You might be thinking that surely there is nothing potentially treasonous about challenging the structure of the household. I could respond by suggesting that you try publicly challenging Australian family values and see what happens. Romans loved their family values at least as much as any culture. And at this point many of them could remember their greatest emperor, Augustus, pushing a whole raft of family values laws through the Senate: laws that made life difficult for anyone who chose not to marry and raise children.[19] Families mattered in Rome because families produced the soldiers who would defend the empire in the future. But families also mattered because they were seen as a microcosm of the empire. The power of the father echoed the power of the emperor, and any challenge to the father’s power could be heard as a challenge to the rights of the emperor, himself.

If Paul was going to call for his fledgling churches to rethink family life in light of the Gospel he was going to need to do it very carefully.

What he came up with was, in my humble opinion, the most brilliant political strategy ever conceived. But it was not just a political strategy, it was a succinct summary of the life and teachings of Jesus.[20]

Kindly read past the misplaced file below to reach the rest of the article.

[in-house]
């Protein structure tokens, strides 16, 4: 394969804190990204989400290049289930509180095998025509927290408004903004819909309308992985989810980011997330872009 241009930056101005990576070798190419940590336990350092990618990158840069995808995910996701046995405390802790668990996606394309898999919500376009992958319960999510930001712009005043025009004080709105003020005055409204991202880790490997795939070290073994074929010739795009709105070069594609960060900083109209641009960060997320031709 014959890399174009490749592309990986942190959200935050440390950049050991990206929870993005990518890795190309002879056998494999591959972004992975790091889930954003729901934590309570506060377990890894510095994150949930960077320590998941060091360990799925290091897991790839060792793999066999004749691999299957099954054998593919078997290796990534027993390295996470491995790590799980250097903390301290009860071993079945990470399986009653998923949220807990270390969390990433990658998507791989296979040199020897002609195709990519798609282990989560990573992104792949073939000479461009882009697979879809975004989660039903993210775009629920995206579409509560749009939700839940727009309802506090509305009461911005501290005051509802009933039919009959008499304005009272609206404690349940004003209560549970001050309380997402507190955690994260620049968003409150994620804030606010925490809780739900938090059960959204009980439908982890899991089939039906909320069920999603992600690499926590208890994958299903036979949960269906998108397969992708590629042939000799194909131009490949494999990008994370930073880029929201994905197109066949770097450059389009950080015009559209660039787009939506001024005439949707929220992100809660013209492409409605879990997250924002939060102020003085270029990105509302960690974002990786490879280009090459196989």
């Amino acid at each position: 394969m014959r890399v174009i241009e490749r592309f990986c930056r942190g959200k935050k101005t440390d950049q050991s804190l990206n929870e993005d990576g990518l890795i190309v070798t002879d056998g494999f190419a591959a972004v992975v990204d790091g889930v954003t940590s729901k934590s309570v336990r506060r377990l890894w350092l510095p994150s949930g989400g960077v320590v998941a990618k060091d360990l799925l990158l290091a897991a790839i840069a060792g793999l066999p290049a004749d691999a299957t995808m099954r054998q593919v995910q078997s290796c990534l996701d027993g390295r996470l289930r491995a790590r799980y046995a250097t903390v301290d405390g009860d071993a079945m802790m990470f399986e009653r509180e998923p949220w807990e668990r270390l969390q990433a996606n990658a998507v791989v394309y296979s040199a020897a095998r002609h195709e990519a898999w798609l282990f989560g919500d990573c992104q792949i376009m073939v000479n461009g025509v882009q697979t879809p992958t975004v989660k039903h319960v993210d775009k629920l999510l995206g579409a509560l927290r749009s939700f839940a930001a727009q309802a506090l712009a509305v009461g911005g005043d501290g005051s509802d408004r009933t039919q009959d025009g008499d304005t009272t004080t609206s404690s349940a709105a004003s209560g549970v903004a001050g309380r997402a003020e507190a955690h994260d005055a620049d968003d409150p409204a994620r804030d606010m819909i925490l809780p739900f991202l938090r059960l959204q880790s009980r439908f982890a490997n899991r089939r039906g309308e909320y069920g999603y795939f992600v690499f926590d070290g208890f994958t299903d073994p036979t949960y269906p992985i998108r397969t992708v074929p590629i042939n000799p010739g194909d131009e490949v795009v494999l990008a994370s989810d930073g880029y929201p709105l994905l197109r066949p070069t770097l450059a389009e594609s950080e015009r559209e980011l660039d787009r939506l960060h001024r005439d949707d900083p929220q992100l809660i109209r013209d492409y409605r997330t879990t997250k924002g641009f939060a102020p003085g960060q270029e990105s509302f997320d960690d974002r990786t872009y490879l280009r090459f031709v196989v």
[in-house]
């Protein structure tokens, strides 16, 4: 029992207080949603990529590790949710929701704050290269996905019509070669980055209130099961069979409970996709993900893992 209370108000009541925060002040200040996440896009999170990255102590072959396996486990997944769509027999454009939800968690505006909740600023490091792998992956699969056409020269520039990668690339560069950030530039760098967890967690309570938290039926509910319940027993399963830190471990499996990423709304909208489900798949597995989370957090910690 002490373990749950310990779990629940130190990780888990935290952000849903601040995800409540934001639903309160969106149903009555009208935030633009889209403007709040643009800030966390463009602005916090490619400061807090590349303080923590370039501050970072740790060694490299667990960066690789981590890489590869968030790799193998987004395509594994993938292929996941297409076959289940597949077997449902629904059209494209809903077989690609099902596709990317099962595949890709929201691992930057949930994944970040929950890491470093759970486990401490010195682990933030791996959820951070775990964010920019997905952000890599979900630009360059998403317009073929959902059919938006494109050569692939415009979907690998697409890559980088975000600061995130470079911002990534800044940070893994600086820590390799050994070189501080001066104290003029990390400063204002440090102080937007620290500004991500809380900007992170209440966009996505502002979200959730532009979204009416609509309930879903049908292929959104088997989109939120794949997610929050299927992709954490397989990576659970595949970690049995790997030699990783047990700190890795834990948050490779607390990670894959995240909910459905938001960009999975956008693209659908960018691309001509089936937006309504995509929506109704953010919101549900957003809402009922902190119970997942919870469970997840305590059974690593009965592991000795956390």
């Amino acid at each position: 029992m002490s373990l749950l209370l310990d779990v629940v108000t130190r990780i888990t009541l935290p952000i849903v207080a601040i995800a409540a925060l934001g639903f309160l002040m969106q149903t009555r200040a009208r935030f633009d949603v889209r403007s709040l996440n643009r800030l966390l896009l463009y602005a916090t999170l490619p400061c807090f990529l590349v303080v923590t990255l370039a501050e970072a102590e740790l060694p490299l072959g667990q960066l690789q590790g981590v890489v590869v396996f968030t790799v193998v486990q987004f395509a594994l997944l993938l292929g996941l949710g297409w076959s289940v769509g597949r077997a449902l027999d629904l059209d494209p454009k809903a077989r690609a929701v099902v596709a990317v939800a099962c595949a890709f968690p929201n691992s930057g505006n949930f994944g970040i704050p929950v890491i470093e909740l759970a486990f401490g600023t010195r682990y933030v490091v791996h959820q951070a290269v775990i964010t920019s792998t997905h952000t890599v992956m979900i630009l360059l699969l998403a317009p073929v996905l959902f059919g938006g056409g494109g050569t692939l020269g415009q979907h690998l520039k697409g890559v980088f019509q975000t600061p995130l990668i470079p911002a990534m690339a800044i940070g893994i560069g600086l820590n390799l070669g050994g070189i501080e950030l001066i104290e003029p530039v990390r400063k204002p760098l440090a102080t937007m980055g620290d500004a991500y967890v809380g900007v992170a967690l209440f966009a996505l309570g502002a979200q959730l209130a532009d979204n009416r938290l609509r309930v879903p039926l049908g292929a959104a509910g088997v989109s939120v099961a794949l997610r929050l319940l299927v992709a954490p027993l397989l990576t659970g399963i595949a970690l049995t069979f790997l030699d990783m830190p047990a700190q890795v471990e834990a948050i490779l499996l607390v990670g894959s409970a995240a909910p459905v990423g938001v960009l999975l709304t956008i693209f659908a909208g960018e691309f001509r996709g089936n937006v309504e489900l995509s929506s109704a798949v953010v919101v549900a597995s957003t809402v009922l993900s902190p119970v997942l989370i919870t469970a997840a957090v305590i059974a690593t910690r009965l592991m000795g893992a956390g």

Jesus had taught a politic of rendering what is demanded by authority while critiquing the system in which that demand is made; a politic of wise innocence and innocent wisdom. Paul’s brilliant political strategy, based on Jesus, was this:

21 Be subject to one another out of reverence for Christ.

Familiarity can cause us to miss the wisdom and depth of this simple statement. But think about what it means to

21 Be subject to one another out of reverence for Christ.

Submit to people, but not because you are afraid of them…

Not because you have been ordered to…

Not because they are “fitted by nature” to rule you…

Not because you want them to do stuff for you…

But because you reverence Christ.

Because you honour Christ when you respect the people he created.

Because even though the human in front of you might be a worthless scumbag, Jesus, who created and loves that scumbag, is always worthy of your reverence.